Viacom’s board had staunchly defended Mr. Dauman despite a 46% drop in the stock over the past two years. But when Viacom lowered its third-quarter earnings forecast in June because of the dismal performance of the Paramount movie “Teenage Mutant Ninja Turtles: Out of the Shadows,” board members including Mr. Salerno started to change their thinking about the need for a leadership change, according to people familiar with the matter.

Mr. Dauman saw the writing on the wall and had his lawyers reach out to the Redstone legal team to explore a settlement. That channel didn’t yield real progress, but others eventually did.

A key meeting took place on the lawn of Mr. Lerer’s Quogue, N.Y., residence on Aug. 7. Over muffins, Messrs. Lerer and Salerno and investment banker Aryeh Bourkoff—who arranged the get-together—reached an accord, people familiar with the gathering said. Negotiations and final approval from all parties took two more weeks.

In a statement, Mr. Dauman said the new agreement “will give the company and its employees the best opportunity to continue a smooth evolution into the future.” He added that he is “delighted Tom has been appointed interim CEO.” Mr. Dauman, who was one of the highest-paid chief executives in the country for the past decade, has an exit package valued at $ 72 million.

Mr. Dooley first joined Viacom in 1980 and has been part of every twist and turn in the media company’s story since then. He and Mr. Dauman left in 2000 to start a private-equity firm specializing in media and telecom investments after Viacom acquired CBS for $ 37 billion. The duo returned in 2006. The next year Mr. Dooley was appointed CFO and he became COO in 2010.

Mr. Dooley’s campaign to have interim removed from his CEO title will begin this week with meetings with staff and board members to map out a strategy, people close to him said. Mr. Dooley’s exit package calls for him to receive three times his base salary and bonus if he doesn’t ultimately succeed Mr. Dauman as chief executive. Also, under a new clause, Mr. Dooley can exit the company prior to Sept. 30 and still receive his original severance package.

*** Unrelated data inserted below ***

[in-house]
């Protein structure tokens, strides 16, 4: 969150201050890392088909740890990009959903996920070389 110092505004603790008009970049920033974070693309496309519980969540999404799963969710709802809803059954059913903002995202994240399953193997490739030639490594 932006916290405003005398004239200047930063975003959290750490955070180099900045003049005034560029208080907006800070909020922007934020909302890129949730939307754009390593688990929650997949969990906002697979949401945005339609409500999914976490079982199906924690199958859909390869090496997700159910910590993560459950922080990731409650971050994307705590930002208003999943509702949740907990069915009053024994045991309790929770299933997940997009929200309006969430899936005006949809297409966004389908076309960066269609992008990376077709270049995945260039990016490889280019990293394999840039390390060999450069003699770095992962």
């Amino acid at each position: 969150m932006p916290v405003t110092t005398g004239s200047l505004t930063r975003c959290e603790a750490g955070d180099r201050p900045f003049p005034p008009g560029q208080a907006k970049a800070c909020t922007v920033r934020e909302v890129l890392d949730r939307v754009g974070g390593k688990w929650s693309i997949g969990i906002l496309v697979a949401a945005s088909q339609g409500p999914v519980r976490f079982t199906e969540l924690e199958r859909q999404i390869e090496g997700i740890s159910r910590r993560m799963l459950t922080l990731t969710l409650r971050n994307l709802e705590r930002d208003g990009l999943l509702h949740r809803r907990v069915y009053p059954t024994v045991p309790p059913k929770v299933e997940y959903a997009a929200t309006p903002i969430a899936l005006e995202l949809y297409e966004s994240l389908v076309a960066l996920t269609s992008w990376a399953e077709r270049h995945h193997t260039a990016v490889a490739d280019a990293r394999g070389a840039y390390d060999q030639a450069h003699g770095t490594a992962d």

“I love the place. I’ll do anything I can to make the company better,” Mr. Dooley said in an interview. He recognizes that the company’s cable networks may not all survive in the cable TV bundle over time, but believes that there will be business models to support them.

“We have to begin dealing with consumers on a one-to-one level. It’s the next evolution of the business,” Mr. Dooley said.

He was involved in Mr. Dauman’s recent efforts to court an investor for Paramount, an arrangement the incoming board has agreed to review if such a deal is on the table before Mr. Dauman departs.

Some former Viacom executives question whether Mr. Dauman’s right-hand man for the past decade is the right choice to lead the company into the future, especially given the exodus of creative talent that has plagued the company.

“I get a lot of feedback from people at the company. I know the frustration. We have a lot to do,” Mr. Dooley said.

Ken Solomon, chief executive of the Tennis Channel, which once received an investment from Messrs. Dauman and Dooley, praised his experience and temperament, noting that while Mr. Dauman could be buttoned-up, Mr. Dooley is “very approachable” and “Socratic” and “makes you feel we’re all on the same team.”

As the dust settles at Viacom, attention will likely turn to the possible recombining of the company with CBS Corp., an idea many on Wall Street believe would boost Viacom.

However, CBS Chief Executive Leslie Moonves, who has the ear of Ms. Redstone, isn’t sold on the idea and has said numerous times he is happy with the hand he has now.

People close to Ms. Redstone say that a CBS deal isn’t first and foremost on her mind either.

Write to Joe Flint at [email protected] US Business